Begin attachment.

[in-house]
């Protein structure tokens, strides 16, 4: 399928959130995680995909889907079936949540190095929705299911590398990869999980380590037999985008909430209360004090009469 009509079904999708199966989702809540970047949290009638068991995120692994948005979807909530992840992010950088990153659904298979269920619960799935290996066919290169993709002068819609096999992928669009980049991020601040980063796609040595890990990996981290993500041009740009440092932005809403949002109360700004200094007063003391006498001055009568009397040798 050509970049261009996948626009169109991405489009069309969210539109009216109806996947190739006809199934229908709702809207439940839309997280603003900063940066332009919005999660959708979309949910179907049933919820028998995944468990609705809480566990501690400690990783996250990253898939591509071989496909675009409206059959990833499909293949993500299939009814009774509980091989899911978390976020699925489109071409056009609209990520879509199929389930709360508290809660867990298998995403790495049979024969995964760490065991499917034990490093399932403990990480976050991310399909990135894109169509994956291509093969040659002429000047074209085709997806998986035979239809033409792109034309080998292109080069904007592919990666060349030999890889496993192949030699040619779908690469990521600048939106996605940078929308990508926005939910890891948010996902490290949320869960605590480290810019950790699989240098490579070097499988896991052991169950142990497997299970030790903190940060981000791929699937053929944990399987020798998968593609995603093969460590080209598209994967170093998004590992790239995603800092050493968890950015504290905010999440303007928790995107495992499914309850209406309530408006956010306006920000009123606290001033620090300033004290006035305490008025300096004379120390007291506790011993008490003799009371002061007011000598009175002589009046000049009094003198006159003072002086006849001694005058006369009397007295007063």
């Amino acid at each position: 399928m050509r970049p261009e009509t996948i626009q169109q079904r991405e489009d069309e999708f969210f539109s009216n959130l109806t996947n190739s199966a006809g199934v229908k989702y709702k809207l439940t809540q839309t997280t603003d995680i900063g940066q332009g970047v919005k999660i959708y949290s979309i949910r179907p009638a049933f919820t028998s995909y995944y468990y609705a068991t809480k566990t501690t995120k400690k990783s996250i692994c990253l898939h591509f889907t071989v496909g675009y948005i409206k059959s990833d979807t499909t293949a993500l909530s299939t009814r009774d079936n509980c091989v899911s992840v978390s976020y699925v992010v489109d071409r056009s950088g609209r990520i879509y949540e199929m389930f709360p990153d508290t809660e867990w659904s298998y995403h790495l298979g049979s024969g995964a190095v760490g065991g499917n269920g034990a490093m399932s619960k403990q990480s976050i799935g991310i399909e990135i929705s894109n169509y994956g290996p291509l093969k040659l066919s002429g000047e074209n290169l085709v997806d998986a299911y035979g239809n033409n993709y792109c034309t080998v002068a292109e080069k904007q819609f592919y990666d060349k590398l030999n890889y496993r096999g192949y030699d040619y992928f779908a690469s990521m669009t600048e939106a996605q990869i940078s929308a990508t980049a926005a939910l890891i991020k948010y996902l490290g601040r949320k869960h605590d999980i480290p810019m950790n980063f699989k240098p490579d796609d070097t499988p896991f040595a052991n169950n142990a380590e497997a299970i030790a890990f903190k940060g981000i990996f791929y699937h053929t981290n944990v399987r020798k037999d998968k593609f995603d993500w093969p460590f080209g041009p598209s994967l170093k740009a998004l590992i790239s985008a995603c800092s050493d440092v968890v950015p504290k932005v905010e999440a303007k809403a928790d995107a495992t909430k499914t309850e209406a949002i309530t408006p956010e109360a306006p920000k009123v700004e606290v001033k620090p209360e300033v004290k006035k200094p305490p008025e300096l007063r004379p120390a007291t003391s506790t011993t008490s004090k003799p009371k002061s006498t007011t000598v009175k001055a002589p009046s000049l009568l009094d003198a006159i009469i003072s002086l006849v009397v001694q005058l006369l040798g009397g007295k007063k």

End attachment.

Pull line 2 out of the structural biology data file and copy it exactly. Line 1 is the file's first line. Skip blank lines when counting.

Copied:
């Protein structure tokens, strides 16, 4: 399928959130995680995909889907079936949540190095929705299911590398990869999980380590037999985008909430209360004090009469 009509079904999708199966989702809540970047949290009638068991995120692994948005979807909530992840992010950088990153659904298979269920619960799935290996066919290169993709002068819609096999992928669009980049991020601040980063796609040595890990990996981290993500041009740009440092932005809403949002109360700004200094007063003391006498001055009568009397040798 050509970049261009996948626009169109991405489009069309969210539109009216109806996947190739006809199934229908709702809207439940839309997280603003900063940066332009919005999660959708979309949910179907049933919820028998995944468990609705809480566990501690400690990783996250990253898939591509071989496909675009409206059959990833499909293949993500299939009814009774509980091989899911978390976020699925489109071409056009609209990520879509199929389930709360508290809660867990298998995403790495049979024969995964760490065991499917034990490093399932403990990480976050991310399909990135894109169509994956291509093969040659002429000047074209085709997806998986035979239809033409792109034309080998292109080069904007592919990666060349030999890889496993192949030699040619779908690469990521600048939106996605940078929308990508926005939910890891948010996902490290949320869960605590480290810019950790699989240098490579070097499988896991052991169950142990497997299970030790903190940060981000791929699937053929944990399987020798998968593609995603093969460590080209598209994967170093998004590992790239995603800092050493968890950015504290905010999440303007928790995107495992499914309850209406309530408006956010306006920000009123606290001033620090300033004290006035305490008025300096004379120390007291506790011993008490003799009371002061007011000598009175002589009046000049009094003198006159003072002086006849001694005058006369009397007295007063």